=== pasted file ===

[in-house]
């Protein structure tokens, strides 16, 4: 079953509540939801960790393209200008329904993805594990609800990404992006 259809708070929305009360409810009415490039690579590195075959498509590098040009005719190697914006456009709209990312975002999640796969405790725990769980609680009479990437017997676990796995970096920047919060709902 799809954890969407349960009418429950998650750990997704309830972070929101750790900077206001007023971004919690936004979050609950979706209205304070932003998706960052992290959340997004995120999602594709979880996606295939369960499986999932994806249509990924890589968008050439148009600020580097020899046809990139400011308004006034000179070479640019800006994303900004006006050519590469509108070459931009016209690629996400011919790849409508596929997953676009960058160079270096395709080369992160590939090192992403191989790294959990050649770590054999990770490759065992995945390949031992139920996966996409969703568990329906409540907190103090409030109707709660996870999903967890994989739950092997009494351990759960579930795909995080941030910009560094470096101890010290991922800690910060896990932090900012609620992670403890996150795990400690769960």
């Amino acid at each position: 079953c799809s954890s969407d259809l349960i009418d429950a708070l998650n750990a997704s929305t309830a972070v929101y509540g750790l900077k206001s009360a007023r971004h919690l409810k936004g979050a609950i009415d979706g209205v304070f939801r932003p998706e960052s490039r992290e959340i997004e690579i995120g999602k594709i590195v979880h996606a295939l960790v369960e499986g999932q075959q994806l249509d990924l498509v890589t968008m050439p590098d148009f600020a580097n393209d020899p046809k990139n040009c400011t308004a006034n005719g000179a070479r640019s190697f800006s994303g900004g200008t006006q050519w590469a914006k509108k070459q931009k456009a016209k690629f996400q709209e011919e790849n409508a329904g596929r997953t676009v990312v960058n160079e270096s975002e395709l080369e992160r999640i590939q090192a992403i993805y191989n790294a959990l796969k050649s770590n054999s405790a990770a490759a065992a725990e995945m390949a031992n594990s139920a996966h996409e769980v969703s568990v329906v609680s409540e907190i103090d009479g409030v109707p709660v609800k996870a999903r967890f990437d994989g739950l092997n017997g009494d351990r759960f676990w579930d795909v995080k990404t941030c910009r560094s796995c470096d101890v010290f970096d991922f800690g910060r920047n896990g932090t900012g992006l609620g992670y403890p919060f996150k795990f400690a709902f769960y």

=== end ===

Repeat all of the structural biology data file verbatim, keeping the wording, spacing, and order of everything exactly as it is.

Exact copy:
[in-house]
């Protein structure tokens, strides 16, 4: 079953509540939801960790393209200008329904993805594990609800990404992006 259809708070929305009360409810009415490039690579590195075959498509590098040009005719190697914006456009709209990312975002999640796969405790725990769980609680009479990437017997676990796995970096920047919060709902 799809954890969407349960009418429950998650750990997704309830972070929101750790900077206001007023971004919690936004979050609950979706209205304070932003998706960052992290959340997004995120999602594709979880996606295939369960499986999932994806249509990924890589968008050439148009600020580097020899046809990139400011308004006034000179070479640019800006994303900004006006050519590469509108070459931009016209690629996400011919790849409508596929997953676009960058160079270096395709080369992160590939090192992403191989790294959990050649770590054999990770490759065992995945390949031992139920996966996409969703568990329906409540907190103090409030109707709660996870999903967890994989739950092997009494351990759960579930795909995080941030910009560094470096101890010290991922800690910060896990932090900012609620992670403890996150795990400690769960």
């Amino acid at each position: 079953c799809s954890s969407d259809l349960i009418d429950a708070l998650n750990a997704s929305t309830a972070v929101y509540g750790l900077k206001s009360a007023r971004h919690l409810k936004g979050a609950i009415d979706g209205v304070f939801r932003p998706e960052s490039r992290e959340i997004e690579i995120g999602k594709i590195v979880h996606a295939l960790v369960e499986g999932q075959q994806l249509d990924l498509v890589t968008m050439p590098d148009f600020a580097n393209d020899p046809k990139n040009c400011t308004a006034n005719g000179a070479r640019s190697f800006s994303g900004g200008t006006q050519w590469a914006k509108k070459q931009k456009a016209k690629f996400q709209e011919e790849n409508a329904g596929r997953t676009v990312v960058n160079e270096s975002e395709l080369e992160r999640i590939q090192a992403i993805y191989n790294a959990l796969k050649s770590n054999s405790a990770a490759a065992a725990e995945m390949a031992n594990s139920a996966h996409e769980v969703s568990v329906v609680s409540e907190i103090d009479g409030v109707p709660v609800k996870a999903r967890f990437d994989g739950l092997n017997g009494d351990r759960f676990w579930d795909v995080k990404t941030c910009r560094s796995c470096d101890v010290f970096d991922f800690g910060r920047n896990g932090t900012g992006l609620g992670y403890p919060f996150k795990f400690a709902f769960y």